industrial, then tools, then along way to go- and not your target
market.Metalwork is primarily for welders, journeymen riveters,
shipbuilders,industrial steel workers/work,etc. Jewelry is a very
active category.Supplies and tools are the third most most visited
(findings, and gold jewelry are first and second), ( besides loose
gems as categories therein-I have thoroughly researched this and can
assure you that is the listing category that will get the most
attention).

Kilns: highly valued at the moment. not less than 60% of what you
paid for should be the least you ask, if its in very good to
excellent condition, no problems, no ratings issues, warranty still
exisiting?,no missing parts, replaced parts? digitized vs.
thermometer. door or doors.If its a bead door type, add to the 60%
as lampworking is at an all time high valued trend item presently. A
very effective approach is to list your hand tools as a lot, or
lots.sawa and blades, for instance, pliers and cutters, hammers and
mallets, specialty hammers, soldering supplies, torches, all can be
as lots, or list as complete jewelry making kits, and divide your
supplies into lots of what you deem to be esentials in the art and
see how many lots you come up with, reserving specialty items for
their own sales (stakes,forming hammers, raising and chasing tools,
beading tools, etc.- not standard to beginners).Also put a reserve
price on the lots or kits-you come out better in the long run having
a minimum you’ll sell for.there is also a best offer option, consider
that on items more than 3000.00 in value.

If you want to sell the entire shop outright, locally or via for
pickup only via the auction sites, it sounds to me like asking
10,000.00 is not unreasonable, including the kiln,and reserving some
specialty items for individual sale, and to keep a set of basics for
yourself, or most treasured tools as inspiration or sentimental
value for your next phase of life. And the buyer gets to clean out
your area…what a perk! Jusat remind them to bring their own packing
materials, and again ask for your local police to come to your house
for the transaction. their job is to protect and serve, make certain
you remind them of this, when requesting their assistance from the
community affairs division of your local police force, or if you
live in a gated, or privately secured neighborhood, ask your
privately paid force to be present…there is too much
methamphetamine in the world to risk your safety over! Believe me i
am far from paranoid, but too many people watch too much tv, live in
poverty, and aren’t laid back & just smoking joints anymore…violence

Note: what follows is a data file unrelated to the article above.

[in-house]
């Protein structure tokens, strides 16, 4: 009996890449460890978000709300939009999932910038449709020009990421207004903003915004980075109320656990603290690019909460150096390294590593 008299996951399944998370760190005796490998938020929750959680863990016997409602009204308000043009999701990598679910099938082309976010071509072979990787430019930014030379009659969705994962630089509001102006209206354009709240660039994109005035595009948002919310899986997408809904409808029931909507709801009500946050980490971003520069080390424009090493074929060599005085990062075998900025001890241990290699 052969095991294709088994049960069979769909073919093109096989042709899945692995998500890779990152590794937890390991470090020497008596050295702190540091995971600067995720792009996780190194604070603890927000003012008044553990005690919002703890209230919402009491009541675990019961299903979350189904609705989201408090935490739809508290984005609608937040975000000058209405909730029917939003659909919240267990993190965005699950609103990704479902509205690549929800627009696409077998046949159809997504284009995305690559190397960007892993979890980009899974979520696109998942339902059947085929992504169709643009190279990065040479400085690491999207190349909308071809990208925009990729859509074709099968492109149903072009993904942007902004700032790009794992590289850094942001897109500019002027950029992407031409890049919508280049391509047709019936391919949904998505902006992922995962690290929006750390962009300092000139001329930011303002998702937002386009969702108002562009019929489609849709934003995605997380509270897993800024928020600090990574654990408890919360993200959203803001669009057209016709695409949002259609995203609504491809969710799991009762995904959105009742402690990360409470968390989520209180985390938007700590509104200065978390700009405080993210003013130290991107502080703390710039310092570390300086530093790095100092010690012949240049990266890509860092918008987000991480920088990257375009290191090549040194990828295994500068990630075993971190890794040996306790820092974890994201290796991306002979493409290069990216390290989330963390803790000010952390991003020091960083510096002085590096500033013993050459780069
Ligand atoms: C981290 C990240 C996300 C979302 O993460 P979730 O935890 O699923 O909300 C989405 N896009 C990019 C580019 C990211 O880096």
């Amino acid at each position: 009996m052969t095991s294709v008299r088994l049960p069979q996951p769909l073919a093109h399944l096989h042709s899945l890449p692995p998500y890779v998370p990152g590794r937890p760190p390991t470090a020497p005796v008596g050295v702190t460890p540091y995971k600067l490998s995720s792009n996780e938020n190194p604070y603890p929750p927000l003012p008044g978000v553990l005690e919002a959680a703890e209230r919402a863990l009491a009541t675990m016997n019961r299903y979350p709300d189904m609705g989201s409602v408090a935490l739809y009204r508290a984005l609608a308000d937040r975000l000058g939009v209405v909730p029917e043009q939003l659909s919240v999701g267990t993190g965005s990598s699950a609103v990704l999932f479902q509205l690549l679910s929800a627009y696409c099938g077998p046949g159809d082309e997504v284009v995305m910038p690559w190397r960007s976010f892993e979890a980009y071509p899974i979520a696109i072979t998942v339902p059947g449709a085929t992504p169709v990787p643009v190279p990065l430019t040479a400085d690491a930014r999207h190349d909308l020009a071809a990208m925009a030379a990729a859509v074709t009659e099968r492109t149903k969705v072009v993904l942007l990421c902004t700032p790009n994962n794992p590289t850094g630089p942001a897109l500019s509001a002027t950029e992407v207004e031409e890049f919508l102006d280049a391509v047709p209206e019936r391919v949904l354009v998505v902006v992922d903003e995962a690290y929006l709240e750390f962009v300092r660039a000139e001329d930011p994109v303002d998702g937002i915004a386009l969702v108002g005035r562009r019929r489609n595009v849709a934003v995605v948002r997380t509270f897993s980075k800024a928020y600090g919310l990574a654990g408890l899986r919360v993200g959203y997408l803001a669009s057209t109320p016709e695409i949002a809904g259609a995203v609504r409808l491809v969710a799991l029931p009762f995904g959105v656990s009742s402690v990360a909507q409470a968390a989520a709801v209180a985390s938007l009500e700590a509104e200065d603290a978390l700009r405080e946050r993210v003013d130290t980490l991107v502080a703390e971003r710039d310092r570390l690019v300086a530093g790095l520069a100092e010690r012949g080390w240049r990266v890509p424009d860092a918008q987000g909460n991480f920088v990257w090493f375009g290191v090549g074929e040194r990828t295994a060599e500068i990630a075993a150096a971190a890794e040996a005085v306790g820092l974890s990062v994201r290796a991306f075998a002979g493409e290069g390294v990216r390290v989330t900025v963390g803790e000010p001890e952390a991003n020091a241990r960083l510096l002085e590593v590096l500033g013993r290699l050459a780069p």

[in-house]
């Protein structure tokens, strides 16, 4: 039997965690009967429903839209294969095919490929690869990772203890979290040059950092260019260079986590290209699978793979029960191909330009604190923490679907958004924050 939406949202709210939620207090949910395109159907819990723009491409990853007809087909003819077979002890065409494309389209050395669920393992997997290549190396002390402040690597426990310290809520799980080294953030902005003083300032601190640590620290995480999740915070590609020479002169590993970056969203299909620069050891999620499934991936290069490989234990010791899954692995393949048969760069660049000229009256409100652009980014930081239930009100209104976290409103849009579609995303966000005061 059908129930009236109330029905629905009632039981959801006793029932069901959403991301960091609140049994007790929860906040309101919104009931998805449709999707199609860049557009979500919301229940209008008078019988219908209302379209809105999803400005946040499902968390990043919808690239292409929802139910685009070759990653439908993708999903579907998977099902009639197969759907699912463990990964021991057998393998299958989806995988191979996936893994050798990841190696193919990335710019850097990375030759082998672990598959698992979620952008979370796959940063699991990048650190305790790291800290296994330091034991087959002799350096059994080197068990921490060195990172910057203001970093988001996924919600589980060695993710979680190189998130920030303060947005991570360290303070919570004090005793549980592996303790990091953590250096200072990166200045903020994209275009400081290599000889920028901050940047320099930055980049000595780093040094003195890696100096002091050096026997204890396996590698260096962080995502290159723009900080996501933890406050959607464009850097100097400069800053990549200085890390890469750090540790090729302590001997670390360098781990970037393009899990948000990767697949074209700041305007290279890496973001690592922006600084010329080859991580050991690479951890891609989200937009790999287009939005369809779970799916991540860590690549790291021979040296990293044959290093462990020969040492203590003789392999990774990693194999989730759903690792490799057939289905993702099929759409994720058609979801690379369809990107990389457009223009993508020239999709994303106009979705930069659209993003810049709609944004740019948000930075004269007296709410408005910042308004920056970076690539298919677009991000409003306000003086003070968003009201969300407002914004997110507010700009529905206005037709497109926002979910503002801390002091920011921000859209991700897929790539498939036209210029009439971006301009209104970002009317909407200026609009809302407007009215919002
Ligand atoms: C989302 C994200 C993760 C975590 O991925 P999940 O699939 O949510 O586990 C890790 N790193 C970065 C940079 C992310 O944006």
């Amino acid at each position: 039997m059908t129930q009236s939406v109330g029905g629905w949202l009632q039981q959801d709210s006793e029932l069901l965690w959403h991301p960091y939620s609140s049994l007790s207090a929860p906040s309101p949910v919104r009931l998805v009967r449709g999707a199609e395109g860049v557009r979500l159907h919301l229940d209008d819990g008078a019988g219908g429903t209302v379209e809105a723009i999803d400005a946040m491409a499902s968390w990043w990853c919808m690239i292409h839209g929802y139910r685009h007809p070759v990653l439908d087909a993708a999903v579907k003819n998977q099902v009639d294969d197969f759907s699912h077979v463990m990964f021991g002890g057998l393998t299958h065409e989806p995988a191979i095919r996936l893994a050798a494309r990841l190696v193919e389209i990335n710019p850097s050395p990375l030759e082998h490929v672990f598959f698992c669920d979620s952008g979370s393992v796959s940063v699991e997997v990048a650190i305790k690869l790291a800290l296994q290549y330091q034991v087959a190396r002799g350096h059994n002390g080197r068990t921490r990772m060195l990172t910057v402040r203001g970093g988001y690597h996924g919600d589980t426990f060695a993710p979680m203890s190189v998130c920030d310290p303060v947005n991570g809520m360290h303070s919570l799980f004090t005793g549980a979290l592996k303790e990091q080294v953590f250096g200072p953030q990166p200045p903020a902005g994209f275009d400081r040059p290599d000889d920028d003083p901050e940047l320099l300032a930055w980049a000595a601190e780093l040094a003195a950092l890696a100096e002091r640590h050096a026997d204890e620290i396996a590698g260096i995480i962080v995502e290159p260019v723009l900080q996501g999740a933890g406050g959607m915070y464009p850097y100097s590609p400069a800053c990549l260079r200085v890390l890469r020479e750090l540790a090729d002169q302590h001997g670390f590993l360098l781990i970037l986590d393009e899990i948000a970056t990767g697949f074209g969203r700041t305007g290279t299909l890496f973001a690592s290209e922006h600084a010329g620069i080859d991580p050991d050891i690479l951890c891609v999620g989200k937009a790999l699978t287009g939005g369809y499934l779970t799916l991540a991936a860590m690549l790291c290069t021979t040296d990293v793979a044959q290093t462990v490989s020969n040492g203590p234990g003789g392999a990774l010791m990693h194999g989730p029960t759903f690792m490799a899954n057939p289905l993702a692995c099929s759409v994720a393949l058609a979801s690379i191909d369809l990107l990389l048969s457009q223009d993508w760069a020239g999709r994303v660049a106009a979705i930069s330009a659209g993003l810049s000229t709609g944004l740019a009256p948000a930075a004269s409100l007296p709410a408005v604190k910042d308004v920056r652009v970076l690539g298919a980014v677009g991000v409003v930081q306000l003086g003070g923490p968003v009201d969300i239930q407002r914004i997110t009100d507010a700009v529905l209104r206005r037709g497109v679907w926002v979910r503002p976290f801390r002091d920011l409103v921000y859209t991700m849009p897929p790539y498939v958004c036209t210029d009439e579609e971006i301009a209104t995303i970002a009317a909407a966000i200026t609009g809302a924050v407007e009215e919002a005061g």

and meth seem to be partners in the wreckless abandon of ethos,
deviance and limitations.You are probably a trusting person that
would take someones offer of 10,000.00 to be safe at their word…I
personally would not want you to become a statistic based on your
belief in ‘the golden rule’ existing, society wide, anymore…just be
safe…

If you have a school of arts in your area aprise the design, or
metals dept, of the intended sale, or trade schools and universities
many of which have art dept’s that include
goldsmithing/silversmithing/ jewelery making as a curriculum. Many
times there are students that need assistance in building any set of
tools for their own use, outside the lab than they can afford from
catalogues, or retail sources…you may consider a contest for one of
your tool lots, which could then be written off( as schools and
universities that are not private are 501© 3 organizations and can
issue donated value receipts), covering the value of the depreciated
stock, therefore making it all come out evenly in your favor…

There are many options you can consider for maximizing your
investment, doing less fortunate a favor, awarding tools to those
who could never afford them but have a passion for metalsmithing as
strong as any other desire, getting a return for your good deeds, and
donations, the ability to write off some of your inventory on taxes
if you itemize, and still retreiving cash monies from the whole…so
think befor acting hastily, inventory your items fairly, consider the
amount of tools and equipment you have and the categories of
metalsmiths they would accomodate ( beginner, intermediate, advanced)
and divide your collection accordingly, subdividing based on quantity
and then begion to attach value and direction to the lots you come up
with. your studio may prove a great gift, as well as getting back all
the value you can from your initial outlay.

Auctions usually don’t give what you expect withou a reserve. Buy it
now is a great tool, as it lets a buyer take it away for x price and
they pay shipping and handling ( in which case you have to come up
with packing materials!).Craigslist gets you alot of spam, and also
good offers, but you need extra caution when using it. To have an
advertised event like an estate sale where EVERYTHING is in your shop
and priced,is perhaps the easiest way to do it, then it’s just a
matter of having helpers come over,a lot of change, a credit card
machine ( if you want to take credit cards,) big signs that say"all
sales final" and “prices are as marked- no haggling”(unless you want
to) and vacumming it out at the end of the sale period should it be a
wall to wall sale! Two days of selling, a day or two pricing, and
you’re done…although I personally would not chose that option, for
someone that wants to be done with the entire project, a well
advertised sale is quick ( and have a rain date advertised as well,
write no early-birds unless you want people showing up at 6 am in
the ad, and secure at least two helpers if you have a lot of
items…small tools walk off in crowds!).I like the idea of getting
some tools to the needy however, and would consider passing on the
gift of tools to future metalsmiths as a viable and reasonable option
in regards to taxde ductions/charitable contributions of in-kind
goods and /or services if you itemize.

If you have questions feel free to contact me.R.E.Rourke